The West Side neighborhood of Austin is one of the city’s largest community areas, by both geographic size and population, with about 100,000 residents. It is marked by some beautiful stately old homes, and giant Columbus Park on the western edge, but also high rates of disinvestment, poverty and crime.
Austin has become a hot spot for COVID-19 cases, following a trend in which African Americans are disproportionately getting sick and dying from the virus. According to the city of Chicago, Austin falls into a zip code that has recorded a COVID-19 case rate of between 431-720 people per 100,000.
“The way COVID works is that it attacks the lungs, it attacks the oxygen in the blood, and then the other systems in the body start breaking down because people can’t breathe, and unfortunately they go down quickly,” said George Miller, CEO of the nonprofit Loretto Hospital in Austin. Miller says Loretto has seen 68 COVID-19 patients, and two of them have died.
But another factor possibly leading to higher rates of illness from the virus in Austin, according to a community nonprofit called the West Side Health Authority, is that many folks simply can’t shelter in place. That’s especially true for people between the ages of 18 and 30. Many live temporarily for a few weeks at a friend or family member’s house. But following the governor’s order to stay at home proves nearly impossible for youth that don’t stay anywhere permanently.
“Because of the COVID virus, they’re not going to be able to go to their auntie’s house, to their neighbors, to a friends,” said West Side Health Authority CEO Morris Reed. “We want them to find one house to isolate themselves and stay safe, so they don’t carry the COVID virus from house to house to house. Then we can hook them up with resources, like food from the Greater Chicago Food Depository.”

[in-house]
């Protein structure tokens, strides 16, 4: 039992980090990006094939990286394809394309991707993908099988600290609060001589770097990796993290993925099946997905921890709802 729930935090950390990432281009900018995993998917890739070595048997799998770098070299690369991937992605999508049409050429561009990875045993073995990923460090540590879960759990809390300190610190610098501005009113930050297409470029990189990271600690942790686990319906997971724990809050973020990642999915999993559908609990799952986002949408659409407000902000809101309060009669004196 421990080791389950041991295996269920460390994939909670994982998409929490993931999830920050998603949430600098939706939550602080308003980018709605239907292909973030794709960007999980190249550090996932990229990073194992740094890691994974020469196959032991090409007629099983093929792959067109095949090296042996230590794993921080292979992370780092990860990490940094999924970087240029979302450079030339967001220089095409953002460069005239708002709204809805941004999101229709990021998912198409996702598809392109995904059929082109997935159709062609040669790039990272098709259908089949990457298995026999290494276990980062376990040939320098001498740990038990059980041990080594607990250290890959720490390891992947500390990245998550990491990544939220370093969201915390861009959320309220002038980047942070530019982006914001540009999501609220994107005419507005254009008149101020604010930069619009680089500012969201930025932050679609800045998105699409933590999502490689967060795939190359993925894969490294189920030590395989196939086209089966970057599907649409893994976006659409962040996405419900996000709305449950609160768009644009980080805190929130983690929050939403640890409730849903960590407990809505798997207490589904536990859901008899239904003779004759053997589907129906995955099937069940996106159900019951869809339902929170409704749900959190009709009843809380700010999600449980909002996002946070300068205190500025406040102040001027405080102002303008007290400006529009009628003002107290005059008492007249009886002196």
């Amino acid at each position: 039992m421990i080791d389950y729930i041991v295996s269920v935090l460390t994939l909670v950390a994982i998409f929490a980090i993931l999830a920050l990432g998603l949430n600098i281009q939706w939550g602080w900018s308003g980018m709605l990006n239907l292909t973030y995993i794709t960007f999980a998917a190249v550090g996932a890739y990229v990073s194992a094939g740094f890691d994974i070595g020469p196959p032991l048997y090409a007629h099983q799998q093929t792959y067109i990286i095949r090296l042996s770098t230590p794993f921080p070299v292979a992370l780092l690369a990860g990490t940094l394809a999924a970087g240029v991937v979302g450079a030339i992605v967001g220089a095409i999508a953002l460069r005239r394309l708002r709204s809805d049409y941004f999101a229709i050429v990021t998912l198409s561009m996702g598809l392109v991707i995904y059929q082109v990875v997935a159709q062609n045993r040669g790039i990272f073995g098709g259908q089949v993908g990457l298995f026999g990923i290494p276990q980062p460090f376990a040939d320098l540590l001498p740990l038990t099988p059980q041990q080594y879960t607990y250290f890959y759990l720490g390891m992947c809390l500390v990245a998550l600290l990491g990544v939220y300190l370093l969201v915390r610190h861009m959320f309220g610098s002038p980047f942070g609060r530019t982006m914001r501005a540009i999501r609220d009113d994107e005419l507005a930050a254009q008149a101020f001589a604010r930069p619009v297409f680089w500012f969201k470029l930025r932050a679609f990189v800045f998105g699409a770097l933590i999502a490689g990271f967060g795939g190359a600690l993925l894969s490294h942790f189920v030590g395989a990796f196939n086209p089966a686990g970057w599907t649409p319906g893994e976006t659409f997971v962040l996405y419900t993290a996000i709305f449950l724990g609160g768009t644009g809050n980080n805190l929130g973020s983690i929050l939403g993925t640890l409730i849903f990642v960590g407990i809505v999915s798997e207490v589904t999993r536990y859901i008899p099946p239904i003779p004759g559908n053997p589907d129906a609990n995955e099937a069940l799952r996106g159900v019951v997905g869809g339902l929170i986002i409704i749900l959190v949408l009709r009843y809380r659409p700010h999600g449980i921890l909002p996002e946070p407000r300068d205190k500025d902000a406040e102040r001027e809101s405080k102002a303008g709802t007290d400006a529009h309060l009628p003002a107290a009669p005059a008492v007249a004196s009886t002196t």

And Reed says the organization has shifted services for youth, seniors and vulnerable populations by doing phone and home checkups.
Meanwhile, Miller says the pandemic will have the effect of changing how Loretto Hospital provides health care permanently.
“Just more compassion from nurses and doctors, more distancing in waiting rooms,” Miller said. “One other thing that will change for the better is doing more telemedicine. We can still take care of the patients, but they may not physically need to be here.”
To say that Austin-area businesses are struggling due to the COVID-19 shutdown would be an understatement. Most of them are simply shut down. The Austin African American Business Networking Association says operations for local business owners can be precarious in good times, because the neighborhood doesn’t enjoy high rates of foot traffic or other factors that would induce people to shop locally. He says 85% of all discretionary income is spent across the western border in affluent Oak Park.
“Most of our businesses are in survival mode,” said the association’s president, Malcolm Crawford. “There’s usually enough to survive to make it to the next month to make it to the next month. That’s the way most businesses makes it.”
But Crawford says that most business owners have learned to be resilient and connected to each other because of Austin’s historic struggles.
“What I try to do is make sure that businesses are talking to each other, so if you have an issue – what’s your issue? Is it something that another person can help with?” Crawford said.
One of those businesses is Uncle Remus’ Restaurant, whose flagship is at the corner of Madison and Central. Owner Charmaine Rickette has three locations and was about to open a fourth in suburban Bolingbrook, but the shutdown put a halt to those plans. She says her income is down by about half, but she has suspended her own pay to keep all of her employees, many of whom are ex-offenders, on board.
“This situation for them has taught me to institute something more as far as life skills for them,” Rickette said. “But they literally live paycheck to paycheck to paycheck, so I didn’t want them destitute, I didn’t want them out and worried. So me taking that pay cut is why I’m able to keep everyone.”
Another community staple is MacArthur’s Restaurant, a southern cafeteria-style eatery that politicians frequent and that former President Barack Obama has often called his favorite restaurant in the city. MacArthur’s has shut down completely rather than switch to all-delivery or takeout service.
Follow Paris Schutz on Twitter: @paschutz
Covid Across Chicago
How is the novel coronavirus impacting local businesses, residents and social service agencies across the city and region? And how are local leaders handling the crisis? We hit the streets to answer those questions and more in our ongoing reporting series, COVID-19 Across Chicago. See where we’ve been and what we’ve discovered in this overview. Listed is the official Chicago community area with the neighborhood in parenthesis where appropriate.